The “AB Accelerator” program aims to accelerate the adoption of emerging technologies and solutions within Arab Bank, and support entrepreneurs with the opportunity to scale their market-ready FinTech startups across the MENA region. Driven by this objective, the “AB Accelerator” program works to integrate into Egypt’s startup scene through investing in early-stage startups specialised in FinTech as well as other related technology verticals, such as cybersecurity and artificial intelligence (AI), with a focus on startups that demonstrate strategic alignment with Arab Bank.
Commenting on the launch of the program in Egypt, Hala Zahran, Lead of AB Accelerator commented: “AB Accelerator is unique in a way that applies a venture client as well as a venture capital model. “AB Accelerator” provides early-stage startups with a banking and commercial collaboration that not only helps them gain credibility and validate their product, but also allows them to instantaneously tap into multiple geographies. As such, “AB Accelerator” program encompasses the essence of what a strategic investor is.” Zahran also added: “Over the past two years, we have invested in a global portfolio of startups from the US, Europe and in the MENA region, including startups like Seclytics (Cybersecurity), Tabby (Buy Now Pay Later) Hala Insurance (Digital Insurance).”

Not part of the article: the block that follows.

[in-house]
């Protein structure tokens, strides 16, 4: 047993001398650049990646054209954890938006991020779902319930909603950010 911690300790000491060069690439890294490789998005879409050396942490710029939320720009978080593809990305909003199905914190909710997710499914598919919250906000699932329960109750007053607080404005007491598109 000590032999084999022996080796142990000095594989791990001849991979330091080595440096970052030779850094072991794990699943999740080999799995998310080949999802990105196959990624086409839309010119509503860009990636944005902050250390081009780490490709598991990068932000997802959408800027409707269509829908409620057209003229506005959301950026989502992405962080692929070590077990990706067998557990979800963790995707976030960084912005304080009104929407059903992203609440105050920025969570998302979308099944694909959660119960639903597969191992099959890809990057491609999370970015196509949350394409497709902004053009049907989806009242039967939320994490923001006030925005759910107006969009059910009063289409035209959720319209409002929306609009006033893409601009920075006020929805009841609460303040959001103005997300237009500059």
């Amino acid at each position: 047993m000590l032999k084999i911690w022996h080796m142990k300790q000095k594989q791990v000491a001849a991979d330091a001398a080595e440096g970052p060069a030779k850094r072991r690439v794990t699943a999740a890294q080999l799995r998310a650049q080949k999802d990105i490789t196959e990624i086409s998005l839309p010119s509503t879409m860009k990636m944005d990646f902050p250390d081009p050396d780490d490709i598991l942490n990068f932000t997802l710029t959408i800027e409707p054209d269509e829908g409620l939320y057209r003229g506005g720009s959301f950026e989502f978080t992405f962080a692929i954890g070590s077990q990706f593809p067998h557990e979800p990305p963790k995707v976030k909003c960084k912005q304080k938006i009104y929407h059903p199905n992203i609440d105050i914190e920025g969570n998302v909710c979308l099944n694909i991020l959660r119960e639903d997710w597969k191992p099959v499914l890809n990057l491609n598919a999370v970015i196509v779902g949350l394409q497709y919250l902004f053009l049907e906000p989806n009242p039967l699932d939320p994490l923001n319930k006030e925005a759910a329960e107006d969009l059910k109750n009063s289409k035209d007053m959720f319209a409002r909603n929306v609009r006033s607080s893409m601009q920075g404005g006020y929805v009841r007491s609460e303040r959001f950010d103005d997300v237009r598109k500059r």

From her side, Habiba Helmy, Innovation Lead at Arab Bank – Egypt remarked: “We are very excited about this new opportunity to connect with promising FinTech startups in Egypt, which has one of the region’s most thriving ecosystems for innovation.” She added: “Egypt is home for talented and passionate entrepreneurs who we are eager to collaborate with and, eventually, help in expanding their footprint both locally and regionally.”
Commenting on the benefits that startups receive upon joining AB Accelerator program, Helmy pointed: “Not only will startups be able to receive funding of up to $500,000, but they will also be entitled to a host of unique benefits as part of their collaboration with Arab Bank. These benefits include: creating a customised Proof of Concept to test solutions which could potentially lead to a pilot agreement with the bank, as well as instantly accessing customers and markets across Arab Bank’s regional and global network.”